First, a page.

Starfinder also offers a way to use races in non-stereotypical ways by using the "quick picks" method of ability score generation. Since that approach has you ignore racial attribute bonuses and penalties, it provides players with a nice way to work out viable race-class combinations that run counter to type (e.g., a weak but brilliant Shobhad Technomancer who likes to stay away from the front lines).
I agree that the Quick Pick ability arrays are great! Unfortunately that method isn't allowed in Society, for some reason. You have to use the point buy system in SFS : (
I don't think you've done anything wrong at all! Your players just seem to have a rebellious streak, probably enhanced by years of playing in a relatively lawless pseudo-Medieval fantasy setting. They'll just have to get used to the fact that this isn't merely "Pathfinder in space" but a new setting with different meta-rules. One of which is, you can't just run amok or flout the law without getting into trouble with the government or powerful corporations-- unless you're out in the Vast somewhere! Maybe your players would be happier getting out of civilized space and into uncharted (and ungoverned) territory?
But they still need to know that when they visit Absolom Station to resupply, they have to at least pretend to respect the law. I'd let them know before the next session that due to the previous incidents they're on thin ice with the authorities, and if they act up a third time there will be Consequences.
Who knows, maybe they like the idea of roleplaying as wanted criminals and that's what they're hoping will happen? Definitely a discussion you should have out-of-game though.
From the Core Rulebook description:
Some of the art captures this better than others.
Butch A. wrote:
Agreed! I might allow a sneaky technomancer to creep up on an unaware guard and drain their batteries (with a fairly high-DC stealth check), but in open combat? No way, unless they disarmed the enemy first.
What I don't get is why people use the clearly evil, cosmos-destroying Drift Drives when the Plane Shift based pre-Drift FTL drives would be faster
I mean, in real life we use all sorts of nasty, even potentially world-destroying technologies-- nuclear power, fossil fuels, millions of toxic industrial chemicals. Think of the side-effects of Drift travel as cosmic pollution... sure it may become a big problem someday in the far future, but in the meantime society has decided it's worth it for the immediate benefits.
Space McMan wrote:
In Starfinder, all armor comes with complete environmental protection that is magically impenetrable.
Considering this is setting in which actual magic is an integral component of most technology, magically impenetrable life-support doesn't seem like much of a stretch conceptually. "Life Bubble" is a basic first-level spell, it seems pretty likely that a permanent version of it is worked into most spacesuits made in the Pact Worlds.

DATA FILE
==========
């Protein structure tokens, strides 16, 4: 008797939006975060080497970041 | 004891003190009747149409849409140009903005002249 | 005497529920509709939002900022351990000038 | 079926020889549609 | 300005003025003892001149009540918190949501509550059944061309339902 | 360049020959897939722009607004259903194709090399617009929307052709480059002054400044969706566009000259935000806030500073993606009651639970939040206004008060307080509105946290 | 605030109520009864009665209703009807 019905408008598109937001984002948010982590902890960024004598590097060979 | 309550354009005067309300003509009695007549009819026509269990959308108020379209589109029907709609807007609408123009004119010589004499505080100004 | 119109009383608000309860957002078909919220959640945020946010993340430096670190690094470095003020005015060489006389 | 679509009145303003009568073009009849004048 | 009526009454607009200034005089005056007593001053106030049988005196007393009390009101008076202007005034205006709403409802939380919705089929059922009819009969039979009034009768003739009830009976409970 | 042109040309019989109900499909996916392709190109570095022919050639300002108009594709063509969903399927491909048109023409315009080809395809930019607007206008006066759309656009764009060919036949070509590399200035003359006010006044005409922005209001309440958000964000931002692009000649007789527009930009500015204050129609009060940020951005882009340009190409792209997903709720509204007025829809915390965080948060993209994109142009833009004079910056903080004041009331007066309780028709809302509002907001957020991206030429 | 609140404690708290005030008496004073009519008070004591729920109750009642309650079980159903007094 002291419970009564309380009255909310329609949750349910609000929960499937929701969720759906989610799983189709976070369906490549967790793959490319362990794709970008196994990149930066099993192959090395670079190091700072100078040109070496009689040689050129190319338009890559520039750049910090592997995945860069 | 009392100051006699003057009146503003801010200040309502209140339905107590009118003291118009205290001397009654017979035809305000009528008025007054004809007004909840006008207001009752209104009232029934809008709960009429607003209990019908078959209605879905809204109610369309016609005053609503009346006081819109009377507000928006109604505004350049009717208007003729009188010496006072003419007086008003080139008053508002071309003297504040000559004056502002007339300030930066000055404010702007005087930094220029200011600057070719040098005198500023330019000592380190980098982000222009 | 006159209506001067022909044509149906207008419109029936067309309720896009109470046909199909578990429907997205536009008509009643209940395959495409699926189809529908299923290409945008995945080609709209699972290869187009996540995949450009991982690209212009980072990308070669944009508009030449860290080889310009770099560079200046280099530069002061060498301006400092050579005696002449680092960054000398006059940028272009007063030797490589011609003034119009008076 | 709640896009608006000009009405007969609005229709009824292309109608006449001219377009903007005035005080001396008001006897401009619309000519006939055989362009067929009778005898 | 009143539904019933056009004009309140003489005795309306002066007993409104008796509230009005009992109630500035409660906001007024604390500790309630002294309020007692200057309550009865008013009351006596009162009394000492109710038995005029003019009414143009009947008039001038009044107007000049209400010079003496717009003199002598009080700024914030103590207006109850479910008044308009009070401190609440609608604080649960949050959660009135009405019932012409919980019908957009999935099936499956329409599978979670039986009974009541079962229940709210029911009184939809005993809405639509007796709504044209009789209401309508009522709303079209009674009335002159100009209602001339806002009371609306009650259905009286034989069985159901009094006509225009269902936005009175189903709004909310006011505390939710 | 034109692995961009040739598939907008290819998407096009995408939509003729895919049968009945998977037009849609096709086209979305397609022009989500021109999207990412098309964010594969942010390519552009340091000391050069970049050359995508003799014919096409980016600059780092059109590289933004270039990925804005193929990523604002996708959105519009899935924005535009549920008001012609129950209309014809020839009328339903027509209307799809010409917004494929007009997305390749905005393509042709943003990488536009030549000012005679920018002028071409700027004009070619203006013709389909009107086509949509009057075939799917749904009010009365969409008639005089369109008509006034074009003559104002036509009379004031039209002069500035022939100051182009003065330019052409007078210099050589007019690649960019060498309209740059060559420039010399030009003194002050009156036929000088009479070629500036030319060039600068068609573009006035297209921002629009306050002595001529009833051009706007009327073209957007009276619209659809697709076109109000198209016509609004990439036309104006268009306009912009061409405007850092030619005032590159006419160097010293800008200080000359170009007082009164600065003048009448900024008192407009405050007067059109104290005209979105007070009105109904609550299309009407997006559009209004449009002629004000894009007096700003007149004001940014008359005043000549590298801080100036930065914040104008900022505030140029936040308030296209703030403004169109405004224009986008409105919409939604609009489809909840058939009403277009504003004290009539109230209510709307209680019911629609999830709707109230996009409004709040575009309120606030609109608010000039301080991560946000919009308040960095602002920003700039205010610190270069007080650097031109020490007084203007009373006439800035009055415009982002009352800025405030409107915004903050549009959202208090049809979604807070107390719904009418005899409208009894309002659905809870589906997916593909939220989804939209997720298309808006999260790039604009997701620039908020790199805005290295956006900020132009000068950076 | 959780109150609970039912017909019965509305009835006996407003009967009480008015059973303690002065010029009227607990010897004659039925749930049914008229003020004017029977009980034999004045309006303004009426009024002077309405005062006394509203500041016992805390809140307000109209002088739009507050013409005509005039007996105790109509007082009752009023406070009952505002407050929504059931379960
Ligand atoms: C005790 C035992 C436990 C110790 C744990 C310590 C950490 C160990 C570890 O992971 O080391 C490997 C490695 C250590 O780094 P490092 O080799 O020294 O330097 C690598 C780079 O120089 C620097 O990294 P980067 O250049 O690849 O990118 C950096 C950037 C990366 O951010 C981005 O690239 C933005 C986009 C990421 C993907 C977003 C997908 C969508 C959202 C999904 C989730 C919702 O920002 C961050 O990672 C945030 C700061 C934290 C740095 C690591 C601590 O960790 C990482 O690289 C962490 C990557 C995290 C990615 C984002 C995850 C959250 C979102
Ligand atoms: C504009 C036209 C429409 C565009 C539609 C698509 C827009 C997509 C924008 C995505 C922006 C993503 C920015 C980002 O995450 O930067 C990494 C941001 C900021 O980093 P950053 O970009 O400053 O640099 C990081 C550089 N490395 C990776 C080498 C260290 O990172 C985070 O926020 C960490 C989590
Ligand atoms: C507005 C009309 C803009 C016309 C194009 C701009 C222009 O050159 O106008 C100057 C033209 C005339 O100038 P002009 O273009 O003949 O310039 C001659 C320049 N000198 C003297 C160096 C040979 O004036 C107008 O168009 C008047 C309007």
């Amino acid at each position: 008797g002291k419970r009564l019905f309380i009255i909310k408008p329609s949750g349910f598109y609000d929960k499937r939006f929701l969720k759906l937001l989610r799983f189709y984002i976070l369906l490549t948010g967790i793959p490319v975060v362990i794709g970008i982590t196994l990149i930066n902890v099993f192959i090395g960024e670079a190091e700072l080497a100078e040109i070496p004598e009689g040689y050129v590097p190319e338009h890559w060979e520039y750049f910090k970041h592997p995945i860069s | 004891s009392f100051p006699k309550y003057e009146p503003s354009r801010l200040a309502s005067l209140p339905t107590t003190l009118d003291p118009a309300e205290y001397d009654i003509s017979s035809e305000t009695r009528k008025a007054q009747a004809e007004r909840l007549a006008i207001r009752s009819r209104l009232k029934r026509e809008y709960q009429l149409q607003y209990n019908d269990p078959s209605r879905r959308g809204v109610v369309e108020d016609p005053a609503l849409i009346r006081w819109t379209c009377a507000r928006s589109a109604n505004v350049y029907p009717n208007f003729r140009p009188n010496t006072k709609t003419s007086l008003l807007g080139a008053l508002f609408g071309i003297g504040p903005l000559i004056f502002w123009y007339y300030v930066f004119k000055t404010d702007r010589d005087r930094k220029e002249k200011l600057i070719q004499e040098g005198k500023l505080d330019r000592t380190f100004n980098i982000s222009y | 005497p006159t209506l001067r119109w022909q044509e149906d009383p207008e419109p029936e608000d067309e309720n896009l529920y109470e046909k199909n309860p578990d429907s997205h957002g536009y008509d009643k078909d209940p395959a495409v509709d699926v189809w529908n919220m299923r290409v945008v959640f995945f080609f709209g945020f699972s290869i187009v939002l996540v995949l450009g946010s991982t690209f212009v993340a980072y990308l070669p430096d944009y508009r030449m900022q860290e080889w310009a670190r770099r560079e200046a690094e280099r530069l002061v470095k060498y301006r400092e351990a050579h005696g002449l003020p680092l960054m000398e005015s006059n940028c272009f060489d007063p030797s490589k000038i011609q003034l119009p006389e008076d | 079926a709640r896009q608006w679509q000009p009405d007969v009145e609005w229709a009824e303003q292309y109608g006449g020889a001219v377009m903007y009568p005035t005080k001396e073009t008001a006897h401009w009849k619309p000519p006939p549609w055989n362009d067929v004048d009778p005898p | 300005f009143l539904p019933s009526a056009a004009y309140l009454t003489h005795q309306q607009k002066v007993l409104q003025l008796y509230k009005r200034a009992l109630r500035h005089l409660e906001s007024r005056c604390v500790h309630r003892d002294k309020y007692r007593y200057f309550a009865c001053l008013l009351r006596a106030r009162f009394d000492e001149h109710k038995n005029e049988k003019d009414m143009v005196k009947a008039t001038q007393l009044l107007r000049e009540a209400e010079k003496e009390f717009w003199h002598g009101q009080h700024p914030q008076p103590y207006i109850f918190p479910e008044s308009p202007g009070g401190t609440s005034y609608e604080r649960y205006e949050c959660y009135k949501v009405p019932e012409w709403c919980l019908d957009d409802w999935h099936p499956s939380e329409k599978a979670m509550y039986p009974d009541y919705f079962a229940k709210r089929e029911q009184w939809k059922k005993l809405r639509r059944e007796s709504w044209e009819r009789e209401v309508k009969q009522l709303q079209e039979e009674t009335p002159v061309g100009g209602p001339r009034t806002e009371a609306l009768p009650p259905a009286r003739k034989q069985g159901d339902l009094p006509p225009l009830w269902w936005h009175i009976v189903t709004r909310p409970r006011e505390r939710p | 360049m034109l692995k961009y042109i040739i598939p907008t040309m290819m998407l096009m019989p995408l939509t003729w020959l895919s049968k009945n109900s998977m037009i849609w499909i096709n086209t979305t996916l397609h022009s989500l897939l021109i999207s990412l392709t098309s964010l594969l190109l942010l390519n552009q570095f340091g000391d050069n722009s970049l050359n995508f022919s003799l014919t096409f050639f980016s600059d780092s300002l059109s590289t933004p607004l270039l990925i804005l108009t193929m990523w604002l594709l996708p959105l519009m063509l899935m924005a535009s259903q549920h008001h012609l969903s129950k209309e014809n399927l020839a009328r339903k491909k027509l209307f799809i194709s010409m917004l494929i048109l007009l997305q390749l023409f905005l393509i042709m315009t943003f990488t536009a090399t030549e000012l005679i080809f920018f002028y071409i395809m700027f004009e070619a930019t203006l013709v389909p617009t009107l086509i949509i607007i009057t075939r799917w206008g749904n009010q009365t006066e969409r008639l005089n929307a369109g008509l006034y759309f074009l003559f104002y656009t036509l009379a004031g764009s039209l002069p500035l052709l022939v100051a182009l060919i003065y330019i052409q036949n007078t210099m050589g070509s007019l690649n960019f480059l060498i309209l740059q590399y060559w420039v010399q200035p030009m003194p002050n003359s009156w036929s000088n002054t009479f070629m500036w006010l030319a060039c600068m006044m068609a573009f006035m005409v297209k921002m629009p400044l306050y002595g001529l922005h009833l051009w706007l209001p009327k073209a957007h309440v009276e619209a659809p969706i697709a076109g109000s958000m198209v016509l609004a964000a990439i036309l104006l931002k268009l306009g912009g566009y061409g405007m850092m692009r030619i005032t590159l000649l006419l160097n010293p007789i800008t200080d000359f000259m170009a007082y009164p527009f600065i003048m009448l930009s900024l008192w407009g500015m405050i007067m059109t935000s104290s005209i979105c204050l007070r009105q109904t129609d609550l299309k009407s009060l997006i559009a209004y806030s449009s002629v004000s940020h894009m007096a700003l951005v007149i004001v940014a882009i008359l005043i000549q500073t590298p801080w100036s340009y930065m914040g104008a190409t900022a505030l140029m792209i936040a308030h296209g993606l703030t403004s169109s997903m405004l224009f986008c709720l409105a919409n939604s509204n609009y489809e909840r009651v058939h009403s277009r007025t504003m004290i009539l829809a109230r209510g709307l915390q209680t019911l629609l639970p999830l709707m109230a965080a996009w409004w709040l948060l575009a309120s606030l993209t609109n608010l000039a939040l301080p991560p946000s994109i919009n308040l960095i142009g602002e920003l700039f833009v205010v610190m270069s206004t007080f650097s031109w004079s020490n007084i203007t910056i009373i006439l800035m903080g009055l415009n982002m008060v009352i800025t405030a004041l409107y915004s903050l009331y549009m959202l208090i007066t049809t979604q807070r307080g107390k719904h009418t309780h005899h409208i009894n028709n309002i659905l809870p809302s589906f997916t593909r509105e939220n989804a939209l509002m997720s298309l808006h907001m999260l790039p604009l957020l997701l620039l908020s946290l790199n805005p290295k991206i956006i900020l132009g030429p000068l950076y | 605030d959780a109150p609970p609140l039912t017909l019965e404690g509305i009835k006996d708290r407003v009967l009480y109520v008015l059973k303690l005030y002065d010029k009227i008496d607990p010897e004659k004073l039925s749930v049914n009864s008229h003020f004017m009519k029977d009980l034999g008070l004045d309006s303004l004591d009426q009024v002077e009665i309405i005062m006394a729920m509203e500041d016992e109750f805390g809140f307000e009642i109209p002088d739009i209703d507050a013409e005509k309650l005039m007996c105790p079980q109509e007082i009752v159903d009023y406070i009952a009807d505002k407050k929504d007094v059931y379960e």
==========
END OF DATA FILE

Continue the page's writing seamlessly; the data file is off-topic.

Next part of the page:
Even without magic, I can imagine a technological forcefield that's just strong enough to retain atmosphere/heat around your body, but not powerful enough to interfere with an incoming bullet or plasma blast.
Space McMan wrote:
Unless your players are in vacuum without life support of any kind (in which case, a little fire damage is the least of their problems), they can be set on fire, or have any other effect work on them as it would in a standard planetary environment.
The Star Shaman Mystic gets automatic immunity to the harmful effects of vacuum as a first level connection power, letting them fly through space naked without any life support. And some creatures are native to outer space environments (e.g. Sarcesians). In those sort of cases I could see ruling that the Burn effect doesn't work. Otherwise I agree, you can absolutely be on fire in space.
It seems odd to have a spell called "Reflective ARMOR" that doesn't provide any kind of protection. Also, dealing revenge damage when you take damage isn't really "reflecting" anything... reflection implies something bounces off of you, like a mirror reflects light rather than absorbing it.
A much less misleading spell name might be "Pain-Duplicating Shell" or "Aura of Vengeance" or something. The spell as written is neither "reflective" nor "armor".
I was a player in the game in question (in fact it was my character making the Life Science check) and I think Pakishi made a perfectly reasonable call by ruling it a standard action. Studying a newly-discovered alien creature and making inferences about its probable abilities based on other documented species would take more mental effort/time than simply recalling knowledge about a known creature. Swift, move, standard, or even full-- a case could be made for any of those action types but it shouldn't be "no action" imo.
To take an example from Pathfinder (for what that's worth), the Slayer class's "Studied Target" ability requires a move action.
In any event, the rules are missing this info and need to be clarified one way or the other. Until then we'll get wide variation from table to table.